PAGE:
Maybe it's my history major talking, but frequently I find myself looking at movies from a dual perspective. The first question I ask myself, whether leaving the theater or ejecting the DVD, is, "How do I feel about this film?"; the second question, immediately following the first, is, "How will this film hold up over time?" I'm not claiming a superior outlook. It's just that often I find critics fall prey to the same limitations as many journalists: they are so focused on the present, on the hype, on the here and now, they are unable to step back and examine their own points of view within a broader context. Invariably, then, I'm skeptical whenever someone or something that exists in the present moment is declared the greatest ever (cf. Roger Ebert comparing the 2009 year in movies to 1939, though at least in hyping films as varied as Precious, Collapse, and Avatar, he's equal opportunity with overpraise). Too often, that ostensibly awesome someone or something goes as quickly as the moment is gone.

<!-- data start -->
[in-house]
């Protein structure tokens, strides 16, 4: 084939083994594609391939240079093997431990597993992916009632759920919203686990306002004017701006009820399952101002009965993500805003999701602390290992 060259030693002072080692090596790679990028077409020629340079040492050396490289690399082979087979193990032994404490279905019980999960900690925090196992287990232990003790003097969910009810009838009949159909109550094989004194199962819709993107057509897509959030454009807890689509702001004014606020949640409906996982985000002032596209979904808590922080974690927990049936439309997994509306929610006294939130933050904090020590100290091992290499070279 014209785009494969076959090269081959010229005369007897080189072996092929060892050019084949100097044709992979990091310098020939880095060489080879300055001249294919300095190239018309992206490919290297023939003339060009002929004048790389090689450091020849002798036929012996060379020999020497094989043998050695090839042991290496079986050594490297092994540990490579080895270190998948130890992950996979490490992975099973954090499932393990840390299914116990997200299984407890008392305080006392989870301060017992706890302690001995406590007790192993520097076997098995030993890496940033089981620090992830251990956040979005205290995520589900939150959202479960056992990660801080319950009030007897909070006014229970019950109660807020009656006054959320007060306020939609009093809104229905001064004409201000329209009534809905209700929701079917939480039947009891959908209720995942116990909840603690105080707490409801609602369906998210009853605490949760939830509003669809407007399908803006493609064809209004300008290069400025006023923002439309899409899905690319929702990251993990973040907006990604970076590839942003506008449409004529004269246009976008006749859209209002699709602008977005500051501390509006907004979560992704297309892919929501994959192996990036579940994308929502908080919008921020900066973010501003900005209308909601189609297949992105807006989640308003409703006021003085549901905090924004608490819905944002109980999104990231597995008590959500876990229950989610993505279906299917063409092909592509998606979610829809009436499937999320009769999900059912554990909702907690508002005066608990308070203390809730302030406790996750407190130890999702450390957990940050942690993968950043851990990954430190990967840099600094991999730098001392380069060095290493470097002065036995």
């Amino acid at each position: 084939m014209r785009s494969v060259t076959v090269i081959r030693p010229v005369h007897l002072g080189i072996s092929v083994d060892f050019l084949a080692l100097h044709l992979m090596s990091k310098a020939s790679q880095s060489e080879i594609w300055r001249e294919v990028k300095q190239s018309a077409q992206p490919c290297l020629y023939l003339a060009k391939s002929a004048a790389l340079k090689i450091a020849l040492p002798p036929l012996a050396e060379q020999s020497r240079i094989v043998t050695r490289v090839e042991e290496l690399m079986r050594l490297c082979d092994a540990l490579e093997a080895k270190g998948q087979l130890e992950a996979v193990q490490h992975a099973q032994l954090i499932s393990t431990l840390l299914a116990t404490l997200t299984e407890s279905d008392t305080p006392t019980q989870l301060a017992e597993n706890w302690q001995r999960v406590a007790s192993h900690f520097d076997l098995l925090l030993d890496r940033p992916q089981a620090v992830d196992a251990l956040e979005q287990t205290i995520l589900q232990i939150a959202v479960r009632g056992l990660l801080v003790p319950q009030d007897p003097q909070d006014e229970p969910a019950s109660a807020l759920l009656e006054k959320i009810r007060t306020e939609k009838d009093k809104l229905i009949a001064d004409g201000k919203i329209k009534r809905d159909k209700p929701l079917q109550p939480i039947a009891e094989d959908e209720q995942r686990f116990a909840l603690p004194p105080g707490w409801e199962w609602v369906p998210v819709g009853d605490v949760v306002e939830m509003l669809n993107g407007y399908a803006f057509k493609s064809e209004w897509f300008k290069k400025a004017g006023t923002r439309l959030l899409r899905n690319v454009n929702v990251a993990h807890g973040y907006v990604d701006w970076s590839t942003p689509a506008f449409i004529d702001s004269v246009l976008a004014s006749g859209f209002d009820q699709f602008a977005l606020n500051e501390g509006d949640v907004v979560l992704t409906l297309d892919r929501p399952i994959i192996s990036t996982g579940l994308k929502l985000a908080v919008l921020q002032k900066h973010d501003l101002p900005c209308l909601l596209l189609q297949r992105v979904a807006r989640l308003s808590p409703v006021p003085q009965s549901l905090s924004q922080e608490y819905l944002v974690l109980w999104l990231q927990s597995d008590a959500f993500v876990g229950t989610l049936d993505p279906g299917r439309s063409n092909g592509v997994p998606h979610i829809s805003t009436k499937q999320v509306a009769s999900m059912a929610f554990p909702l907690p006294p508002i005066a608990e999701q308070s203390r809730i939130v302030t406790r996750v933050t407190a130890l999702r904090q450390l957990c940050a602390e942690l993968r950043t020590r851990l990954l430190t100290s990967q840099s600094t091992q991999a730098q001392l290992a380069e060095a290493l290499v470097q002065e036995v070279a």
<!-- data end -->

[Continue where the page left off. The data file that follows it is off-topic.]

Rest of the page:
Will my favorite films of the Aughts become classics in twenty, thirty, fifty years time? Who knows. (Additionally, would I be peevish and didactic if I reminded everyone that 2000-2009 is not a decade, that that would be 2001-2010? I would? Okay, I won't then....) It's just as likely that certain films or filmmakers I despise (hello, David Lynch!) seem likely to have staying power. I can only acknowledge my own biases -- for starters, that the Aughts have been dismal for movies in many ways. Too much loud, empty spectacle. Small-scale HD has been a bust. Almost nobody knows how to do comedy or musicals (or musical-comedy) anymore. More and more talent has fled to television. Filmmakers won't stop shaking the fucking camera. Enough with glaring lighting already. Even the most successful films barely stay in theaters long enough to register.